Both Paddock and Parkins Bays support substantial native plant communities growing in water too deep for Lagarosiphon and Elodea to persist. These native plants consist mostly of stoneworts or charophytes (several species of Chara and Nitella). These charophyte beds (ecologically important in clear water lakes such as Wanaka) were not impacted by diquat, even when directly exposed within treatment areas.

Follow-up treatment: A re-spray with diquat four months after the intial treatment (while recovering shoot growth is young, soft, clean, green and particularly susceptible to diquat) was recommended in order to kill vegetative buds that were re-growing from the collapsed woody stems.

 

Study 2

 Curly water-thyme Lagarosiphon major, a waterweed native to South Africa, is now present in many ponds and lakes throughout New Zealand where it is considered invasive. Since becoming established in Lake Wanaka (New Zealand's fourth largest lake) 30 years ago, its accelerated spread around the lake has become the cause of concern both for amenity value (the lake is a popular tourist destination), and native flora and fauna alike.

A Lagarosiphon management control programme was therefore prepared by the Lake Wanaka Managers' Committee and two methods of control were decided upon, suction dredging (described here) and application of diquat herbicide (see Case 261).

Study area: In response to invasion by curly water-thyme Lagarosiphon major, a management control programme was undertaken in Lake Wanaka (South Island), New Zealand in December 2004.

Baseline surveys: Several baseline sites were selected in November 2004, a month prior to commencement of Lagarosiphon control measures. This was done to provide an objective description of representative sites selected for suction dredging (or treatment with diquat - see Case 261). These sites remained confidential to the National Institute of Water & Atmospheric Research (the agency undertaking the assessment of the control success) so that the contractors could not focus their efforts on these areas. An assessment of the Lagarosiphon control effectivness was carried out in the third week of April 2005 by scuba diving the fixed profiles recorded prior to control, using an underwater video camera.

Suction dredging: From 21 November to 7 December 2004, diver operated suction dredging was carried out around Mou Waho and Mou Tapu Islands, a small area around the boat ramp on Ruby Island and also 10 m either side of the three boat ramps adjacent to the Wanaka marina and the nearby yacht club facilities. Underwater scooters were used by divers to locate isolated Lagarosiphon colonies in outlying islands and these were marked using GPS coordinates for subsequent removal by suction dredge. Diquat control was not attempted around boat ramps and the marina due to concerns by the public over its safety.

In April 2005, the areas that had been dredged were assessed, results were variable.

Dredging of outlying colonies: For targeted outlying areas, complete removal was the primary objective but this was not acheived. On Mou Waho and Tapu Islands inspections found that several of the largest colonies had been successfully removed, but a further six colonies were found with the largest being around 0.5 x 0.5 m in area. These were mostly in shallow water, some had been identified prior to dredging but had still been missed.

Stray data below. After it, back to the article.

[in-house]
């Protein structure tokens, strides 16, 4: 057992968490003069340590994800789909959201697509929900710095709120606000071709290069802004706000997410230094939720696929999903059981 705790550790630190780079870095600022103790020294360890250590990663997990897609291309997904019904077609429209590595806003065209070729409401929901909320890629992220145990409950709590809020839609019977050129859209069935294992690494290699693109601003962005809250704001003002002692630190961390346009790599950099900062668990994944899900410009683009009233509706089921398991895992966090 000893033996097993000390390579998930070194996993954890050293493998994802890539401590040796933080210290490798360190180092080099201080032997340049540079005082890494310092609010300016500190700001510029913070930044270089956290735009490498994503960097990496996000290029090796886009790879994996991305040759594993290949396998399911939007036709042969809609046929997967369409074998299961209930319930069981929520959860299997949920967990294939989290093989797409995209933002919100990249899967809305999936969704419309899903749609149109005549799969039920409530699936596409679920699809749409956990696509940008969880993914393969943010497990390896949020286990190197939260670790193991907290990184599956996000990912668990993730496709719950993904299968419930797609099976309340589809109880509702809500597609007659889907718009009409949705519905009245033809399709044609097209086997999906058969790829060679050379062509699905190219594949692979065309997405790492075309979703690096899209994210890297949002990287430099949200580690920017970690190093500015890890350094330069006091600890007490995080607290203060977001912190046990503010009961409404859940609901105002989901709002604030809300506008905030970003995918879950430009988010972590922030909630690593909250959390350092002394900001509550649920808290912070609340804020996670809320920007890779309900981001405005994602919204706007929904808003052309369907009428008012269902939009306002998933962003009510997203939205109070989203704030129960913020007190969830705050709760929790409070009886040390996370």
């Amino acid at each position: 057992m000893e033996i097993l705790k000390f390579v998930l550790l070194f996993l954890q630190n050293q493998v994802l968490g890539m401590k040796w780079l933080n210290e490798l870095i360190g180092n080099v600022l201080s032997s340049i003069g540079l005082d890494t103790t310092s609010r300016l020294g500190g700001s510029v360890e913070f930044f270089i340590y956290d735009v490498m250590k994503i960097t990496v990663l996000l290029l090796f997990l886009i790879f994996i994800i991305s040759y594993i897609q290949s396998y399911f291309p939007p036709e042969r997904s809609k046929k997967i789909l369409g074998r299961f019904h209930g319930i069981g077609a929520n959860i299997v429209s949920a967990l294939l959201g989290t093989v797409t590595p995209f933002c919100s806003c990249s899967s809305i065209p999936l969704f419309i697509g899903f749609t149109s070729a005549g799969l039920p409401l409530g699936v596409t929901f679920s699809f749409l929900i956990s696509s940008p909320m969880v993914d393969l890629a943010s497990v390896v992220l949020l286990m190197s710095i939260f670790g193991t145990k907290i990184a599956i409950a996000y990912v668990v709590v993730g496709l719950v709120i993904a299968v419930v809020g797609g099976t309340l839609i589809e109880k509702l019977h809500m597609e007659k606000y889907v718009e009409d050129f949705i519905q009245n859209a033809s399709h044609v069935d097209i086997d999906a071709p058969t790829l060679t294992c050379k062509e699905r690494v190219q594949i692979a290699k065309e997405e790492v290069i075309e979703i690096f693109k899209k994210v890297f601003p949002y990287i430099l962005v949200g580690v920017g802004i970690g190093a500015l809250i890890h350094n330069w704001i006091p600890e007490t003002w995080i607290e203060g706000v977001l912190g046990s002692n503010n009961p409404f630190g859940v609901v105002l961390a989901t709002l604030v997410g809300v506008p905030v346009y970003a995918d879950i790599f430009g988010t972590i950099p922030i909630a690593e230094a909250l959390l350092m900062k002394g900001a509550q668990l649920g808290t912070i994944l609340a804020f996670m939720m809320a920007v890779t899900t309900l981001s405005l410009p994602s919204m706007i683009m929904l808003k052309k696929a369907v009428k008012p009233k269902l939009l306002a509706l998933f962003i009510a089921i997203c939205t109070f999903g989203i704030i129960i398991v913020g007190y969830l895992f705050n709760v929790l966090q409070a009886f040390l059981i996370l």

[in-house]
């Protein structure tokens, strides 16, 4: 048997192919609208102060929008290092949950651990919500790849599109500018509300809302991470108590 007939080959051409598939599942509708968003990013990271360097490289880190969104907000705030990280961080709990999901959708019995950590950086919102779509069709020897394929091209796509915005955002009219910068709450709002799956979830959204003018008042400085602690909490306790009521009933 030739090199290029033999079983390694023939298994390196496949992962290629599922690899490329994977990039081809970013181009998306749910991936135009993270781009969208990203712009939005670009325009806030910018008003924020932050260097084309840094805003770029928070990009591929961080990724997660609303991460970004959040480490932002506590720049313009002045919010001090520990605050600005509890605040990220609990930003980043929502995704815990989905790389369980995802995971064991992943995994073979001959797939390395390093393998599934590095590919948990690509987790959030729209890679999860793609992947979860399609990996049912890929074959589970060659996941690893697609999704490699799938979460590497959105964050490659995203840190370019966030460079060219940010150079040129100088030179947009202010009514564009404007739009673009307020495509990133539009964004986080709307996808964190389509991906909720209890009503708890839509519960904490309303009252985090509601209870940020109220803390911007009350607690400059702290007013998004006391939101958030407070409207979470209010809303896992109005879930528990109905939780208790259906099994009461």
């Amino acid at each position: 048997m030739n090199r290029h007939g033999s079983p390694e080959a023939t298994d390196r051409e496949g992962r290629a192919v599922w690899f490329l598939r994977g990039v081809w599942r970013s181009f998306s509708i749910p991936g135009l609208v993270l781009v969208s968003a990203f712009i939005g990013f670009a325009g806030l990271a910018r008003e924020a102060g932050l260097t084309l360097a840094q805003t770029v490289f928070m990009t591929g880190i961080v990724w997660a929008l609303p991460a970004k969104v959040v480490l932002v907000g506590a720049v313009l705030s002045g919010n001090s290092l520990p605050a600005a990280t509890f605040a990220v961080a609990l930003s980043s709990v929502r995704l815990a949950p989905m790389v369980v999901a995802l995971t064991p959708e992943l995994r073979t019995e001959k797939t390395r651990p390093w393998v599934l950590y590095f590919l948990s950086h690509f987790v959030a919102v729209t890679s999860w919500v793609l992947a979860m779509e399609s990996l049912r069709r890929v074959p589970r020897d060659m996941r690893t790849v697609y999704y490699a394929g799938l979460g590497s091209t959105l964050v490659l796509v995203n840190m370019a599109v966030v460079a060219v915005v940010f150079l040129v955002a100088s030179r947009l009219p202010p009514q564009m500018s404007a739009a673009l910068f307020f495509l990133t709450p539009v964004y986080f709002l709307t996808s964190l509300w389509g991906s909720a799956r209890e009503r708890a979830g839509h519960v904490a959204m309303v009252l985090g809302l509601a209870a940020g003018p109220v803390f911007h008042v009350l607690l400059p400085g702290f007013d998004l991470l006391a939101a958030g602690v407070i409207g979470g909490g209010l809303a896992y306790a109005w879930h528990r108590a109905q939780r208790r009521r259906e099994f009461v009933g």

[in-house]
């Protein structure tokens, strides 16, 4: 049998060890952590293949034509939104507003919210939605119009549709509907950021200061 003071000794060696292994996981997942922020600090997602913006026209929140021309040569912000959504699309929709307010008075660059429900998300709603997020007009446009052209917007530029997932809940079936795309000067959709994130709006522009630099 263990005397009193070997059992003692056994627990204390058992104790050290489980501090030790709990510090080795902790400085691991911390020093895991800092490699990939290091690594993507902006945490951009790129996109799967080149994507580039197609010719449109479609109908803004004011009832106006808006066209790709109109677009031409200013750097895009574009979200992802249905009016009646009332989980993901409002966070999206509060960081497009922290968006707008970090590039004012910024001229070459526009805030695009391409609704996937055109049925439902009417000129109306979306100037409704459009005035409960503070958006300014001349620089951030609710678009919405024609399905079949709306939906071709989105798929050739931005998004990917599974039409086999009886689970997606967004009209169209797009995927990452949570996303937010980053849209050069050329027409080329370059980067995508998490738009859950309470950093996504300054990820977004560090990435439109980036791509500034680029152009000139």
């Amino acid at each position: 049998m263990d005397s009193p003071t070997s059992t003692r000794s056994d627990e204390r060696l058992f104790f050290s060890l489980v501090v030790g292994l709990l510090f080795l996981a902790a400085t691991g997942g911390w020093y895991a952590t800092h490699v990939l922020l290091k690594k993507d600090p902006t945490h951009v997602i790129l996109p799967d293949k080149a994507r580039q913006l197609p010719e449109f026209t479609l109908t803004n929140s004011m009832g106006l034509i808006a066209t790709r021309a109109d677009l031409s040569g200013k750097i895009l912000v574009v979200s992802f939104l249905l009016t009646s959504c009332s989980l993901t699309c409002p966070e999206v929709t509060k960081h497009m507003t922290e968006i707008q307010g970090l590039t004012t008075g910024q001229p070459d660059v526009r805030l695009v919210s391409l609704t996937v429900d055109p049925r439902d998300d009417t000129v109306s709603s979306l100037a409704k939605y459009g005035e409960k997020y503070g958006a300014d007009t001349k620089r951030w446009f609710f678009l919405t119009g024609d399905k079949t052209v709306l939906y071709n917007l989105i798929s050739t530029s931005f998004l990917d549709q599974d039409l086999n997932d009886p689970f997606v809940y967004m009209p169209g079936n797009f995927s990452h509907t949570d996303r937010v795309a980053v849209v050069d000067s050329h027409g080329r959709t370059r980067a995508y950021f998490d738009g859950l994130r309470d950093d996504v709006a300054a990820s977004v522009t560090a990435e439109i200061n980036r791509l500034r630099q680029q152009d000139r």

All plant material must be removed to prevent regrowth, avoiding loss or escape of collected fragments - Lagarosiphon cannot re-grow from root material but re-growth will occur from stem fragments, including any left buried within the sediment. It was recommended that within 3 – 4 months, all suction dredged areas should be revisited to remove any re-growth. Follow up removal may be critical in terms of securing a long-term successful outcome.

Suction dredging in high density Lagarosiphon beds: Suction dredging in high density beds of Lagarosiphon (around the boat ramps and marina) was primarily aimed at removing the bulk of the weed (rather than complete removal) in order to reduce the risk of boats and trailers picking up fragments and dispersing them to other lakes. Lagarosiphon around the boat ramp and marina has been dense for many years, and during periods of low water level, surface-reaching weed extended from the shore into the lake for several metres. Suction dredge operators focused on clearing a strip 10 m either side of the boat ramps, and clearing beneath the boats in the marina. The weed was cleared to a depth of approximately 2 m with 80-90% removal of biomass. Lagarosiphon recovery was apparent in both areas with plant shoots re-growing from remaining stem fragments.

If suction dredging continues to be the method of control around the boat ramps and marina, then this will have to be repeated at regular intervals (dependent on regrowth rate) to maintain open water. Suction dredging can potentially be substantially improved, both in terms of the machinery used and techniques e.g. at least half the cost was attributable to weed removal, with holding chambers or collection bags needing to be towed back to shore and safely disposed. One option that could be investigated is that of deepwater disposal of dredged plant matter.